Tag Archives | Jennifer Keck

Women Into Mining Jobs at Inco: Challenging the Gender Division of Labour – Jennifer Keck and Mary Powell (Part 5 of 5)

Submitted to the Inord Working Paper Series, June 30, 2000

Jennifer Keck, Ph.D. Associate Professor – School of Social Work

Mary Powell, Ph.D. Associate Professor – Department of Political Science

Laurentian University, Sudbury, Ontario

Getting Active in the Local ‘we were part of a generation that stood up for our rights’

Like most of the men they worked with, the majority of the women were not radical. They were prepared to challenge conventional gender prescriptions to earn a man’s wage but few of them considered themselves feminists or were interested in broader political struggles. Still, few of the women remained untouched by the militancy of mining work culture and the impact of women’s movement in the 1970s. It was not long before a small number of women emerged who were willing to hold the company and the union- to the original promise that they would be treated the ‘same as men’ and receive ‘equal treatment and opportunities.’

Women became active with the union under much the same conditions as new male workers. They were recruited early, often after complaining about conditions on the shop floor, and put on health and safety committees at the various plants. The first two women union stewards took office in 1975; women were also elected as delegates to the Ontario Federation of Labour convention the following year. While the union gave early support for the women to become active, there was generally more support for the women working on traditional union issues than there was for their attempt to challenge differences based on gender. This was probably not surprising given the large number of male workers and the union’s traditional support for the family wage.

A women’s committee was established in 1977 to address this problem. One of the organizers challenged the company and the union in an article that appeared in the union’s newsletter, The Searcher: “Over the last three years women have had to prove themselves to the company and the union. As women workers we share and support the concerns and struggles of our brothers… Now we want to be active so we can have a voice in our local… that is not our privilege, it is our right.’(22)

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Women Into Mining Jobs at Inco: Challenging the Gender Division of Labour – Jennifer Keck and Mary Powell (Part 4 of 5)

Submitted to the Inord Working Paper Series, June 30, 2000

Jennifer Keck, Ph.D. Associate Professor – School of Social Work

Mary Powell, Ph.D. Associate Professor – Department of Political Science

Laurentian University, Sudbury, Ontario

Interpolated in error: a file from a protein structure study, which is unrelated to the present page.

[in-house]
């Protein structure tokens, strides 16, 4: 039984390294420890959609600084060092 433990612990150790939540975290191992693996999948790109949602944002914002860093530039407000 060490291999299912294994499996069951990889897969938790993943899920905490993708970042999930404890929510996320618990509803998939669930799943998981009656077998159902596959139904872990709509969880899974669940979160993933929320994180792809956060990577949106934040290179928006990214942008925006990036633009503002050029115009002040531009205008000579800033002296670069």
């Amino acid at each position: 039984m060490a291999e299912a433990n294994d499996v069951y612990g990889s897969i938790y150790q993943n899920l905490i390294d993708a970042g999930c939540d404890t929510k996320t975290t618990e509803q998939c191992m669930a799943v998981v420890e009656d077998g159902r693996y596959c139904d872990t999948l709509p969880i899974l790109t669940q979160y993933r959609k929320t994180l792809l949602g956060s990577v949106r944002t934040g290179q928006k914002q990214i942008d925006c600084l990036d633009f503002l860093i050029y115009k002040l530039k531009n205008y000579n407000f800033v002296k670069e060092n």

While there was little publicity about the issue, sexual harassment was another reminder that the women were ‘different’ workers. Sexual harassment demonstrates the complex relationship between sexuality and the paid workplace and is one of the ways men used sexuality to maintain masculine dominance in the workplace. Harassment took many forms. Sometimes it involved foremen or shift bosses. One woman was assigned extra work shovelling asphalt after she refused the invitation to go to her foreman’s camp after work.

Another woman described a more threatening situation that involved a shift supervisor: “he would say to me, okay come with me and he would take another guy and bring us to this god forsaken place where no-one’s ever going to work there because it’s full of dust and muck and he’d say, oh, I forgot to get the tools and he’d send the guy down, then he’s left alone with me and he’d try rubbing his private area against my knee and I told him, if he appreciates talking in a deep tone he wouldn’t do it ever again. But then he tried calling me at home and asking me if I would meet him and I told him I’m not desperate for company and that I don’t sleep with a pig.”

While sexual harassment by supervisors was serious because management had more control over the women’s working conditions, women often found it difficult to deal with harassment by co-workers. This was a contentious issue with both men and women. Part of the problem was that masculine work culture was already highly sexualized before the women entered the workplace.

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Women Into Mining Jobs at Inco: Challenging the Gender Division of Labour – Jennifer Keck and Mary Powell (Part 3 of 5)

Submitted to the  The Institute of Northern Ontario Research and Development (INORD) Working Paper Series, June 30, 2000

Jennifer Keck, Ph.D. Associate Professor – School of Social Work

Mary Powell, Ph.D. Associate Professor – Department of Political Science

Laurentian University, Sudbury, Ontario
Getting Started: ‘You got dirty and tired but you showered… and the pay was good’

Like their male co-workers the women began as process labourers. The work involved shoveling, sweeping, hosing down dirty areas and in some cases painting and unloading supplies. The women responded to the first day with more than the usual apprehension.

“You have no idea what to expect… when we first walked in we saw these flotation cells and they’re all bubbling and its seems like it’s really hot, it was very scary… walking over the grating and looking down three floors…I had never seen this kind of machinery in my life.”

It took awhile to get used to the heavy machinery and the noise, dirt and smell of an industrial work environment.

“In the mill it was really dirty, from the time you walked in you were dirty. Like I got dirty just looking at it. There was a smell of lime, varsol and sometimes when the gas was coming in you’d have to sit in the lunch room. Lots of noise. It’s like nothing in your experience… it’s not like walking into an office cause everybody knows what an office looks like.”

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